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Currying with C#

At the Brighton altnetbeers on Tuesday night we ended up talking quite a bit about functional languages. One of the concepts I often forget the meaning of is currying. Mike Hadlow was kind enough to remind me of what it was and I thought I’d write a blog post explaining what it was in terms of C# to help me remember in the future.

Currying is what happens when you call a function without providing all the required parameters. Instead of failing to compile functional languages such as F# will instead return a function that takes the unspecified arguments as parameters.

Now that probably makes bugger all sense without knowing what currying is in the first place. As this is meant to be an explanation I’ll show you an example of how we can emulate currying in C#. This is almost better than showing you it in a functional language as it will show the nuts and bolts of what functional languages do for you.

I’ll be dropping my usual use of var as specifying the types should make it easier to follow what’s going on.

We’ll start with a simple method to add two numbers together:

int Sum(int x, int y)
{
return x + y;
}

At the moment we can only call our method by providing both arguments:

int sum = Sum(2, 3);

What currying does is create an overload that lets you call the method with one argument. But rather than pass a default value for the second argument and call the original function, it instead returns a function that will provide the second argument.

Wow, this is hard to explain in words. Maybe some code will make it clearer:

Func<int, int> Sum(int x)
{
return y => Sum(x, y);
}

This lets you store an instance of a function that performs a certain manipulation like this:

Func<int, int> addTwo = Sum(2);

int three = addTwo(1);
int five = addTwo(3);

With a single function this is a novelty. The power comes when you can curry functions together. To demonstrate this we'll need to add a multiply method:

int Multiply(int x, int y)
{
return x * y;
}

Func<int, int> Multiply(int x)
{
return y => Multiply(x, y);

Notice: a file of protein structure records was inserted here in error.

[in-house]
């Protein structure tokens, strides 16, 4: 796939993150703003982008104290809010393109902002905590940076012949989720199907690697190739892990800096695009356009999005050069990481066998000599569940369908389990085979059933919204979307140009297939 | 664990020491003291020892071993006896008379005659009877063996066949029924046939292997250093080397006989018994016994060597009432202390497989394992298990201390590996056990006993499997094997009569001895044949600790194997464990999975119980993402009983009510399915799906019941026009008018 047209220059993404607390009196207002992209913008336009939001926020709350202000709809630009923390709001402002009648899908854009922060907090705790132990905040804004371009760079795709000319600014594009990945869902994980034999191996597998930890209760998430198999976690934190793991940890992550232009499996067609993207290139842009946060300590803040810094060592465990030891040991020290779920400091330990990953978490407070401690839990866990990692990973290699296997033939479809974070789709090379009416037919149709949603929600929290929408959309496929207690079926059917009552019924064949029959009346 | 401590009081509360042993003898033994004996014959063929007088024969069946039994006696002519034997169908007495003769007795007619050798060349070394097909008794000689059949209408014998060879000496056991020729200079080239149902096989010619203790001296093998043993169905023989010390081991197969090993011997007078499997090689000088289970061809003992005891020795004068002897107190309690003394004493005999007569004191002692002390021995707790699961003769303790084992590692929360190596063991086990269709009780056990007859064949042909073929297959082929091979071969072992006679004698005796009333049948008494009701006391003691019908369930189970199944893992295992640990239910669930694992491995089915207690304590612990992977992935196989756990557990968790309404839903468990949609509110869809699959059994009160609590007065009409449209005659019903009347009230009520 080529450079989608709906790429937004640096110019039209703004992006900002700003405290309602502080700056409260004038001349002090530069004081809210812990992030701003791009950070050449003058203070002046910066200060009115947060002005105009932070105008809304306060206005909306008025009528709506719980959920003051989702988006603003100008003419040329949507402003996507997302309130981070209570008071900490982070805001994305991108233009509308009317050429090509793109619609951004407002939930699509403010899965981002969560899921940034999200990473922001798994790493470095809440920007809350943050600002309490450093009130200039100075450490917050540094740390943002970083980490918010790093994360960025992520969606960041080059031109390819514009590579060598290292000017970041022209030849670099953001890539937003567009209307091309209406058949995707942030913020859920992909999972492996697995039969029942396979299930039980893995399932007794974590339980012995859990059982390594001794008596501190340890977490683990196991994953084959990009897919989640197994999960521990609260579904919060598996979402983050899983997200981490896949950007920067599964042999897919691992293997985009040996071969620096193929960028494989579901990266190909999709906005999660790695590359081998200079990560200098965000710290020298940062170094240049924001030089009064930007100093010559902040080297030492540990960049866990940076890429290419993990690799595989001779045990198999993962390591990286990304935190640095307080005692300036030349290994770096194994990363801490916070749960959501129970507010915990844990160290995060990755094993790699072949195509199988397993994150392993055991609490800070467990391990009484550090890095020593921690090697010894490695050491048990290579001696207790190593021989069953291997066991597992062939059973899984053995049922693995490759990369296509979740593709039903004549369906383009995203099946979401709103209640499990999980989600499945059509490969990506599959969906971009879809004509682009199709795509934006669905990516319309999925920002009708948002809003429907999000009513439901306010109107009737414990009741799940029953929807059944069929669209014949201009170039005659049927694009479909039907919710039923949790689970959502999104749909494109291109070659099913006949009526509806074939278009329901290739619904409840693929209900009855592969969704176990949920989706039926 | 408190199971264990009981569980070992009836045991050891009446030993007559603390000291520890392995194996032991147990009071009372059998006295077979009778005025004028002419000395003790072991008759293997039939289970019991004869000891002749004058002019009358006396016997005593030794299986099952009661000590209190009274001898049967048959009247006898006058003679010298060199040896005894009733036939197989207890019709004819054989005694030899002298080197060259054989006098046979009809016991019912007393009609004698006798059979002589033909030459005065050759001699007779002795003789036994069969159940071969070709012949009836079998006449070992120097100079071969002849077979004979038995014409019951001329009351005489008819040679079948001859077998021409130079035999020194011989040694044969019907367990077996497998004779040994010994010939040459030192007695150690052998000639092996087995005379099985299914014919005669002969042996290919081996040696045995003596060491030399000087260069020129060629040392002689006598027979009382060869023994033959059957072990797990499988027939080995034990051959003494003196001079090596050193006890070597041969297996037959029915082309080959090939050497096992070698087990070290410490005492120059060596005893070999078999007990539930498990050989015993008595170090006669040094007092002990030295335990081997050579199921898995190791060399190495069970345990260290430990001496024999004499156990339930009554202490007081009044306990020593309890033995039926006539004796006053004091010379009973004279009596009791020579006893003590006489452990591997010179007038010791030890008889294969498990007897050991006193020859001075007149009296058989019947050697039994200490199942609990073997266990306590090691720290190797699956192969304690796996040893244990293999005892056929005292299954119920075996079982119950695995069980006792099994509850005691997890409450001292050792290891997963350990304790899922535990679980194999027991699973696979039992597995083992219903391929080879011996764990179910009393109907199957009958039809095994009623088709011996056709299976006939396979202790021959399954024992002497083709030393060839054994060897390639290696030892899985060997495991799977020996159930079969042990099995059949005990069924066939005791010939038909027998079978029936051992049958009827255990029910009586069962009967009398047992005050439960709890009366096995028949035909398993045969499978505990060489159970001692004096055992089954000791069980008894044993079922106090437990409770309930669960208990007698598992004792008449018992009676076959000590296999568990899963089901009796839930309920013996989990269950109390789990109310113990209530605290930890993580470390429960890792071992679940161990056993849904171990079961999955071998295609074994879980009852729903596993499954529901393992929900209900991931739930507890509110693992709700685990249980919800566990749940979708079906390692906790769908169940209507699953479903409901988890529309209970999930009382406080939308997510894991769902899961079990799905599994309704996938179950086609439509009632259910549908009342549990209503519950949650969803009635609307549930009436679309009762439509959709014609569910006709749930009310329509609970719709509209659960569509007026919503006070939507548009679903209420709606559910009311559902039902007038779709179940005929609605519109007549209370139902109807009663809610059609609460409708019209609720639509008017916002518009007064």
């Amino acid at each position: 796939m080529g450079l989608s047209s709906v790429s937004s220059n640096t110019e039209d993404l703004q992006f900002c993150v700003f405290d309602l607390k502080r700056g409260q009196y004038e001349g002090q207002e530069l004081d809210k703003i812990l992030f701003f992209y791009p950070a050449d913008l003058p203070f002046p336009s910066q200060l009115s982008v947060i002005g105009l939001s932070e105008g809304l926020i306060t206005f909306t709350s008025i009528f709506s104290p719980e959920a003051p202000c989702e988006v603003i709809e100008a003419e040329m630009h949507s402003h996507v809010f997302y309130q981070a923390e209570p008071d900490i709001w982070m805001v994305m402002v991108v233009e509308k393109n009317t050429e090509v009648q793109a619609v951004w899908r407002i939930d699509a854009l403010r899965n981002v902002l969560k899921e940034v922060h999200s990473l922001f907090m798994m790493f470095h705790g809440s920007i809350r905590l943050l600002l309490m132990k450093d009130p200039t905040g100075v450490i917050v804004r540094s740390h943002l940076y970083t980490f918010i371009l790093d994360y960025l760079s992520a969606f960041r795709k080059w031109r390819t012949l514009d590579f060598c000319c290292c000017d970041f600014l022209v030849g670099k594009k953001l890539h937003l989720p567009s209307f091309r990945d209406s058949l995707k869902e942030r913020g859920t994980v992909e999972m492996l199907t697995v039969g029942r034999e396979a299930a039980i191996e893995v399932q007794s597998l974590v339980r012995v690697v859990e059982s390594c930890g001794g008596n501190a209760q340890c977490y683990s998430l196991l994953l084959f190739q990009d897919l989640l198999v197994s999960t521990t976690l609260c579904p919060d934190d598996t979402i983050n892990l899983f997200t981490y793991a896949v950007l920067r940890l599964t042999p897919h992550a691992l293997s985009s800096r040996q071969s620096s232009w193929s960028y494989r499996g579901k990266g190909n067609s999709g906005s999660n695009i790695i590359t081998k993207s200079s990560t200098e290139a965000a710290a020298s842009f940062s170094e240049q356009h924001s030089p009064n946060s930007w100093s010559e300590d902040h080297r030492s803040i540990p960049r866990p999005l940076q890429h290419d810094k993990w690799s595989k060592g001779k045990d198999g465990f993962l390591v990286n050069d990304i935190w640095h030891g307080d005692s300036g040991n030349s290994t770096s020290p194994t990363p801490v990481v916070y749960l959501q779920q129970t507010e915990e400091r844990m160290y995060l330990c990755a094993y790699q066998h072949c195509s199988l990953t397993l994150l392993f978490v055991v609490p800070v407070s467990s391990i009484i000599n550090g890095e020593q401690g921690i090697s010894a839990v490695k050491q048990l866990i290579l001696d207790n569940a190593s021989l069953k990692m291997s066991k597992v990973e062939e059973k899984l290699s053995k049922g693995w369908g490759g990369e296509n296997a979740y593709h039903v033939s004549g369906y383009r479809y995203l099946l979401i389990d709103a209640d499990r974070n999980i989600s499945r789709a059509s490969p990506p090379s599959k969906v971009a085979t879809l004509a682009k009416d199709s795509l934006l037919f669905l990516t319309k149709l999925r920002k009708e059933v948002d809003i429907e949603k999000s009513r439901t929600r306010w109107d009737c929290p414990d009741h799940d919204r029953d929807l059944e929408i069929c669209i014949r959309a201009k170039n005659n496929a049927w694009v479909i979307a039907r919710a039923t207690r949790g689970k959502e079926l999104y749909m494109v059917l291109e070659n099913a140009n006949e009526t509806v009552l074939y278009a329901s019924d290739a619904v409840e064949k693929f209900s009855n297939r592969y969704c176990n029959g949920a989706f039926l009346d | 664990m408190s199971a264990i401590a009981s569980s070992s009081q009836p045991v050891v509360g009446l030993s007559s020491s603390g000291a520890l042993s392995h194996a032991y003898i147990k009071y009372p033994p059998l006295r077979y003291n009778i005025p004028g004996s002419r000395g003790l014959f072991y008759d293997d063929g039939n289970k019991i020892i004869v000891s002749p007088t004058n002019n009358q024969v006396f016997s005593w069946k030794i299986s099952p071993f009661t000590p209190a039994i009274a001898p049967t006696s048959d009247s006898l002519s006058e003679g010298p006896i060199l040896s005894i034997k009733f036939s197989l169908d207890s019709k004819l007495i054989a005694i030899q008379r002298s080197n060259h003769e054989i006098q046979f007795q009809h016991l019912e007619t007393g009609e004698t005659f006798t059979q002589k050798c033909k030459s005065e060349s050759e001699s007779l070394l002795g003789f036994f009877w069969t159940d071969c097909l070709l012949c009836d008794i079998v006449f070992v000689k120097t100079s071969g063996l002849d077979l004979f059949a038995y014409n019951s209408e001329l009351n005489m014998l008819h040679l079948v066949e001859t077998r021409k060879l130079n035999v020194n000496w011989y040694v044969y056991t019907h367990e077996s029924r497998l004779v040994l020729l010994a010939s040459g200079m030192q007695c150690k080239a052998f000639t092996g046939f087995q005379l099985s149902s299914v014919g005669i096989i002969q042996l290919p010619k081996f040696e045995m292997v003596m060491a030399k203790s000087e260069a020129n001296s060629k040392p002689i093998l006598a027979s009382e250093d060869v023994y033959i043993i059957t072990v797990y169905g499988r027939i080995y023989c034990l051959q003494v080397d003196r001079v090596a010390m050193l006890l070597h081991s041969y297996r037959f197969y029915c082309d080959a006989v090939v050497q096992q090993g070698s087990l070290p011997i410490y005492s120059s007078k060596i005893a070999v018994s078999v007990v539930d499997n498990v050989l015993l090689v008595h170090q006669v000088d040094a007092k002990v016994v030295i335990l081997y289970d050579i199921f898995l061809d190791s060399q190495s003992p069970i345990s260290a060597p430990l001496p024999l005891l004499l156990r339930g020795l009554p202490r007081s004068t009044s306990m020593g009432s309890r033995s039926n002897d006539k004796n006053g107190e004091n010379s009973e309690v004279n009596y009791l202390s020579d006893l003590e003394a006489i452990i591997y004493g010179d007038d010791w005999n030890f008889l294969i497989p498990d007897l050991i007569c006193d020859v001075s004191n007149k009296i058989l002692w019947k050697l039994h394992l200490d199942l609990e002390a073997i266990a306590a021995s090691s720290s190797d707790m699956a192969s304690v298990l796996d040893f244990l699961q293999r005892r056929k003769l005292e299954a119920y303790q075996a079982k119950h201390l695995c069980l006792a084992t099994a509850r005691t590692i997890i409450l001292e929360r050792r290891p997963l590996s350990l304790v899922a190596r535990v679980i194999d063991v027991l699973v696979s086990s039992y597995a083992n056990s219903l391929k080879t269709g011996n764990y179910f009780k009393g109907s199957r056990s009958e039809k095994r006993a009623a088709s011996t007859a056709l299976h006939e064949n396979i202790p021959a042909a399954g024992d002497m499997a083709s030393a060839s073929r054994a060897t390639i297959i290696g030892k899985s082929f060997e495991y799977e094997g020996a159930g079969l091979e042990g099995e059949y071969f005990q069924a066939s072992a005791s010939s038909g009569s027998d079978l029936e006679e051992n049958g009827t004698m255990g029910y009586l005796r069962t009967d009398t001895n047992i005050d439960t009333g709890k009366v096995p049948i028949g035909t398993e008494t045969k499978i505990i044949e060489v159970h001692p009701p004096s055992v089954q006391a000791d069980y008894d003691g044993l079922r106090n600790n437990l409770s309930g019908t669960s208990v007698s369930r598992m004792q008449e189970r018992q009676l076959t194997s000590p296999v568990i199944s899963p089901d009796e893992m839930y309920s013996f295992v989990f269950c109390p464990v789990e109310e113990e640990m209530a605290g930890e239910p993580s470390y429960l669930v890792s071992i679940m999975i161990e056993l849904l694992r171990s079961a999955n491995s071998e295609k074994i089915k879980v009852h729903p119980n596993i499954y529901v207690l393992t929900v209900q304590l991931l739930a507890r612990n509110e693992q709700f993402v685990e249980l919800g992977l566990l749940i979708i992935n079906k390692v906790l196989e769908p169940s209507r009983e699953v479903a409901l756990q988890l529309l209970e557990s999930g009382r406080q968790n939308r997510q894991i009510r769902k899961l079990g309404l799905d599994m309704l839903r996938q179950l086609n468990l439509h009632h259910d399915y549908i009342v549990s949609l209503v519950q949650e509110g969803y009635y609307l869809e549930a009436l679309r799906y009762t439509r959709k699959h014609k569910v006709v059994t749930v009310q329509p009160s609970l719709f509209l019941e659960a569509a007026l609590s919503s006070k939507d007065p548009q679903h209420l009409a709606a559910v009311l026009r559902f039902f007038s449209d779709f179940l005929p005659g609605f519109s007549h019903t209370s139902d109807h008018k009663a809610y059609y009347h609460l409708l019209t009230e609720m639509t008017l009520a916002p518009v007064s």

}

Functional languages also let you specify functions as arguments in place of specific values. That starts getting a little trickier to emulate in C#:

An hour or two passes whilst I work out how to do this!

It took me a while to work it out but you need to get a whole lot more functional to do this bit. That means all our methods have to start using Func<int> instead of plain int. In hindsight this was obvious because in functional languages everything is a function, hence the name. Even numbers are represented by functions that return the number in question rather than the number itself, referred to as literals.

This is what this actually looks like:

Func<int> Sum(Func<int> x, Func<int> y)
{
return Literal(x() + y());
}

Func<Func<int>, Func<int>> Sum(Func<int> x)
{
return y => Sum(x, y);
}

Func<int> Multiply(Func<int> x, Func<int> y)
{
return Literal(x() * y());
}

Func<Func<int>, Func<int>> Multiply(Func<int> x)
{
return y => Multiply(x, y);
}

Func<int> Literal(int x)
{
return () => x;
}

The literal method isn’t really required but makes the code a lot clearer rather than having empty lambdas dotted about the place.

To take a step back for a second our original sums:

Func<int, int> addTwo = Sum(2);

int three = addTwo(1);
int five = addTwo(3);

Will now look like this:

Func<Func<int>, Func<int>> addTwo = Sum(Literal(2));

Func<int> three = addTwo(Literal(1));
Func<int> five = addTwo(Literal(3));

It's more verbose but it lets us curry functions together which was our original aim.

On to the currying function itself. Now if you're allergic to angled brackets and lambdas you are going to want to skip this chunk of code. It's pretty awesome horrendous.

Func<Func<int>, Func<int>> Curry(Func<Func<int>, Func<int>> x, Func<Func<int>, Func<int>> y)
{
return a => y(x(a));
}

What this is doing is creating a new function which when it gets passed a literal it determines the result of invoking the x function and returns the result of passing that on to the y function. Again, an example will probably help demonstrate what's going on.

Func<Func<int>, Func<int>> addTwo = Sum(Literal(2));
Func<Func<int>, Func<int>> timesThree = Multiply(Literal(3));
Func<Func<int>, Func<int>> addTwoTimesThree = Curry(addTwo, timesThree);

Func<int> twentyOne = addTwoTimesThree(Literal(5));

Now because of how the code is now structured we could keep nesting these simple functions together to create much more complex functions. This is the root of the power of functional languages.

Well that was interesting. I definitely understand currying and functional languages a bit better now and I hope someone else has learnt something in the process.

I’ve put a full code listing up on gist in case anyone wants to grab it and play about with it.